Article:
When she was a slip of a girl growing up outside the town of Alden in the countryside east of Buffalo, she was just learning to play the piano and of course had no idea what life might hold in store for her. Then the organist at her family’s church who had heard her play a hymn on the piano volunteered to give her organ lessons. Something magical took hold of her and never let go.
That happened 80 years ago and today 87-year-old Lois Batchelor Howard can look back on an extraordinary life of creative expression and recognition as a musician, a poet and the author of seven books. Today, Lois is living a lifetime away from that town in western New York and is settled down in the totally different landscape of southern California, in the city of Desert Hot Springs.
“My life’s so full of music!” she exclaims, recounting how she earned her undergraduate degree from a prestigious Midwest university’s School of Music with a major in her first love, the pipe organ. Among the highlights of her lifetime in music was performing on one of the largest outdoor pipe organs in the world.
But there’s a lot more to her story, as Lois has found an additional outlet for a strong creative bent that actually began way back in her early girlhood, which is to put her thoughts and feelings into words, both in poetry and books. Many of her poems have been published in literary periodicals and in book form, including Alive, a collection that appeared in 2019. She offers up her poem “In Some Measure” to illuminate her thoughts about being a poet:
In Some Measure
I am called a poet
I’ve always wanted to be one
and I think almost everyone is
in their thoughts or in the sum
of their days and years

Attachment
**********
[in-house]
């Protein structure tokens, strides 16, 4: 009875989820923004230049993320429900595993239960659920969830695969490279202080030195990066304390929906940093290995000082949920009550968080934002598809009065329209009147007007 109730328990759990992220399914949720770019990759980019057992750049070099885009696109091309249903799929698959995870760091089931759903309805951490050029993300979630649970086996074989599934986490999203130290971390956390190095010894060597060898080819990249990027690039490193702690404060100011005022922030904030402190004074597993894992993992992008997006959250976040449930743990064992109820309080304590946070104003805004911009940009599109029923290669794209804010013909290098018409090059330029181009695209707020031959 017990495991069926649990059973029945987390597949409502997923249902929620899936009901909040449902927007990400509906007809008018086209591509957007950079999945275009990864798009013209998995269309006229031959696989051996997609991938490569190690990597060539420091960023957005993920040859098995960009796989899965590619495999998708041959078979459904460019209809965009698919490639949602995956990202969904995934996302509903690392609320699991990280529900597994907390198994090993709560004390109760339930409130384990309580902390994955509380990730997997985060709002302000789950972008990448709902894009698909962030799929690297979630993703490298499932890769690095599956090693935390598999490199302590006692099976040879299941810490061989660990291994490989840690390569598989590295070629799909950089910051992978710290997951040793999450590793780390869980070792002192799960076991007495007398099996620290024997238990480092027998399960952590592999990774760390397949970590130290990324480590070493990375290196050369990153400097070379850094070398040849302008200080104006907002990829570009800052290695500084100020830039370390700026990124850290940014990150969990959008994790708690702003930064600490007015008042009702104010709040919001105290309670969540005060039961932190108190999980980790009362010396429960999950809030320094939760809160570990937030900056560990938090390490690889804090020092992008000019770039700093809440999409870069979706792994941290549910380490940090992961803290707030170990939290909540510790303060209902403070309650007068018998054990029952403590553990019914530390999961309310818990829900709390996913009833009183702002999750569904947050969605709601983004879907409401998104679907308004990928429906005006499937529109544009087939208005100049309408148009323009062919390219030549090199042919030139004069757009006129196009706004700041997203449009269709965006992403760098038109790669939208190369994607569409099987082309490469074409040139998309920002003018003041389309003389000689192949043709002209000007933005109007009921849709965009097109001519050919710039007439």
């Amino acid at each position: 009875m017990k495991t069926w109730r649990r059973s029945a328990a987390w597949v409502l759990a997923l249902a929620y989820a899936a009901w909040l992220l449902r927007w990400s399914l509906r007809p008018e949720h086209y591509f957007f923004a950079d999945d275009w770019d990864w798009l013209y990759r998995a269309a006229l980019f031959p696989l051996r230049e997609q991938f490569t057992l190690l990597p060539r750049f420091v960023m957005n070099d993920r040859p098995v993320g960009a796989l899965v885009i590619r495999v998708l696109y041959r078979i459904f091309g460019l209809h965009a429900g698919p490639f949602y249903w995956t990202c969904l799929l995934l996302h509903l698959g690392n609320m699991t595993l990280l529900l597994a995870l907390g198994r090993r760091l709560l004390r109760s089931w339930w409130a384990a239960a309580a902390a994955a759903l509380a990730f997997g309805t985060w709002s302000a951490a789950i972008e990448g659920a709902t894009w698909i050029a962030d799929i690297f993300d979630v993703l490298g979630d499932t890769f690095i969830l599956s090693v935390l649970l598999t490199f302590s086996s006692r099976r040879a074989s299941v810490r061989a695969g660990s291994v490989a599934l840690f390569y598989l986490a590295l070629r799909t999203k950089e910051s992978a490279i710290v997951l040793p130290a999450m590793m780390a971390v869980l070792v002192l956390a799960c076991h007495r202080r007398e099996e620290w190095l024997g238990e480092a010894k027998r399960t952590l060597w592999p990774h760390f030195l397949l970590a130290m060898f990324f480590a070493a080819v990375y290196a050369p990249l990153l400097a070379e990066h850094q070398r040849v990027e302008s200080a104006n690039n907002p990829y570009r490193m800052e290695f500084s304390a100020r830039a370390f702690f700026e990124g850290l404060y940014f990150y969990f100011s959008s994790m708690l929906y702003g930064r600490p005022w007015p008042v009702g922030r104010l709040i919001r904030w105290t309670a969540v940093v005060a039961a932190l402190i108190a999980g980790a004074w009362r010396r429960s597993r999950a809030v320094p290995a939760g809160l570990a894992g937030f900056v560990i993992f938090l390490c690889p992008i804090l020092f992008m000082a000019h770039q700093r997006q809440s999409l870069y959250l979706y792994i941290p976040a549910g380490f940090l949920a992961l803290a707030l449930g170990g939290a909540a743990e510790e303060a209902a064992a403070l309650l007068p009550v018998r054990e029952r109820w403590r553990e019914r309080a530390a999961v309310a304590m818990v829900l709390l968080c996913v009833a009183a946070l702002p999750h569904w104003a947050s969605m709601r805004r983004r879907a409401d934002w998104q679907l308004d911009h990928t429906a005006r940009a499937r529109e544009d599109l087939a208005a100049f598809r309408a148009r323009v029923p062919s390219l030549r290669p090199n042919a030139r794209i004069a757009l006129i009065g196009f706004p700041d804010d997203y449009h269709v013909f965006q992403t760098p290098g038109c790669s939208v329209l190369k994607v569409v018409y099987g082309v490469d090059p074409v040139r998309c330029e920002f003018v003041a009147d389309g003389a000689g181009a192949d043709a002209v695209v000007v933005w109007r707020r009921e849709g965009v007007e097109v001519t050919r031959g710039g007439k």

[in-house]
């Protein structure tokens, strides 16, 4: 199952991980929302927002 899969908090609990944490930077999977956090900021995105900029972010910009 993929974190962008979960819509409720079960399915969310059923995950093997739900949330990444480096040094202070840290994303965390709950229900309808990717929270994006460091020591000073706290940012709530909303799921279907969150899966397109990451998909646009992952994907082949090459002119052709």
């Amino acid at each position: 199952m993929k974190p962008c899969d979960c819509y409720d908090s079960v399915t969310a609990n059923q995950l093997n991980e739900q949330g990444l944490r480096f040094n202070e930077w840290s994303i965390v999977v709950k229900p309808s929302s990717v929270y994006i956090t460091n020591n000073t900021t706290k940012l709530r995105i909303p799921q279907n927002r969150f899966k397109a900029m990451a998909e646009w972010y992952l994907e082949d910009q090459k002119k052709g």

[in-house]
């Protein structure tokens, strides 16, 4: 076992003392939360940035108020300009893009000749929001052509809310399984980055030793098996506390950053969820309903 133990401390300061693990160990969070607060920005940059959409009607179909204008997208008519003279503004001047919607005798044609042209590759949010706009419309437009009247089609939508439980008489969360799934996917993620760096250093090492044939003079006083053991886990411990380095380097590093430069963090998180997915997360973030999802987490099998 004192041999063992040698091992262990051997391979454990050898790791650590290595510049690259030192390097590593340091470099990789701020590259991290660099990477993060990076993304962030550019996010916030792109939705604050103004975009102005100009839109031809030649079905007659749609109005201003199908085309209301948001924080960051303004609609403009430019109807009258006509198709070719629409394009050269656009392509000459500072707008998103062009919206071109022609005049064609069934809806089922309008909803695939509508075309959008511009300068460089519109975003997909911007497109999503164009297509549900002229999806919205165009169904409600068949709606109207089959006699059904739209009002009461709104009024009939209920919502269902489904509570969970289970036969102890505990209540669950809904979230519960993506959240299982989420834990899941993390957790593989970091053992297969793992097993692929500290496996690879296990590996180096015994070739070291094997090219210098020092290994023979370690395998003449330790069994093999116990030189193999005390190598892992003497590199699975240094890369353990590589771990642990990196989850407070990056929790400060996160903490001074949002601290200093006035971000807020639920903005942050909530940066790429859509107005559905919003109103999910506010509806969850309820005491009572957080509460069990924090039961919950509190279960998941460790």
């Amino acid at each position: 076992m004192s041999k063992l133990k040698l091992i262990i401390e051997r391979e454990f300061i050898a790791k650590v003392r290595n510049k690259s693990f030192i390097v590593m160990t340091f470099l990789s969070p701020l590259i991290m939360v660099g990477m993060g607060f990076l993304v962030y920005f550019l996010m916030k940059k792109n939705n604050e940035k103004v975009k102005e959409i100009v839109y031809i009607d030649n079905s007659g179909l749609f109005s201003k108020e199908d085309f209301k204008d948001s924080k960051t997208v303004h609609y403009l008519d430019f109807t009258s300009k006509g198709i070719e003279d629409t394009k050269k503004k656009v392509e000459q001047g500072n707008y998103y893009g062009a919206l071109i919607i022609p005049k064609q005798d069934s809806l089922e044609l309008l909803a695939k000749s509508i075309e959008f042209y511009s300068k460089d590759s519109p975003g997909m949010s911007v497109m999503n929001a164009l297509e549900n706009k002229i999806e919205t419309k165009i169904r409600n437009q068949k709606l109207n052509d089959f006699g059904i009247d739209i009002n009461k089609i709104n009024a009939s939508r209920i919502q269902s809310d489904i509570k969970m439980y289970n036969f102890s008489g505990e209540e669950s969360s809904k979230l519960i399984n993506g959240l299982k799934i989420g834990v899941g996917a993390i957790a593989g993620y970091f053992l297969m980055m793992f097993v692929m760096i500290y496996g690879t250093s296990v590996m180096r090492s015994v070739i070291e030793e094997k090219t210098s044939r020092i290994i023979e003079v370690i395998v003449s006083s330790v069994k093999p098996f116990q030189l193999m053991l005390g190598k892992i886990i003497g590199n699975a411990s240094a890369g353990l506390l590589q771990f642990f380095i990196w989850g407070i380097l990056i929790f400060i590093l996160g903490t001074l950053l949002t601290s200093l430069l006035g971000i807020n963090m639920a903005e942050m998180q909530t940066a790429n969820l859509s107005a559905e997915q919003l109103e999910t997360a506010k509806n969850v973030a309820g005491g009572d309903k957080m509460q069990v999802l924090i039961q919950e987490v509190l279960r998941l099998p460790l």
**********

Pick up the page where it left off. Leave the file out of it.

as their lives unexpressed
on paper or sung
meter themselves forward
in an art that is everyone’s
whether in silence
or with dreams
Living itself is poetry
or breathed in
Lois’ music, poetry and books are clearly the work of a creative mind seeking expression, but her art and her outlook on life are also deeply rooted in her own life lessons, beginning with advice from her mother. “I think my Mom’s wisdom most affected my feelings about living a good life,” Lois explains. “She advised me to always be aware of how the other person might feel. I think this has helped me far more than I even know. I don’t think it’s too Pollyanna-ish to say I also am grateful that I have been and am an optimist. My advice is to give optimism a try!”
She also credits Prevagen with helping her maintain her memories of a long and good life. “I’ve been taking Prevagen for several years now to help keep me sharp, true and sound,” she reports. “I am a writer and it is a joy that all feels the same as it has for years. I am 87 years old and I continue to be published and win awards. Prevagen has been my silent partner along the way!” She also likes to point out other important sources of joy in her life, “including having four lovely daughters and a special relationship for 30 years with Frank, my gentleman love.”
Lois Batchelor Howard has indeed led a long and fruitful life, having come a long way from her upbringing in a small town in New York to her life in the southern California desert, imbued with memories and meaning, and an unquenchable thirst for expressing herself.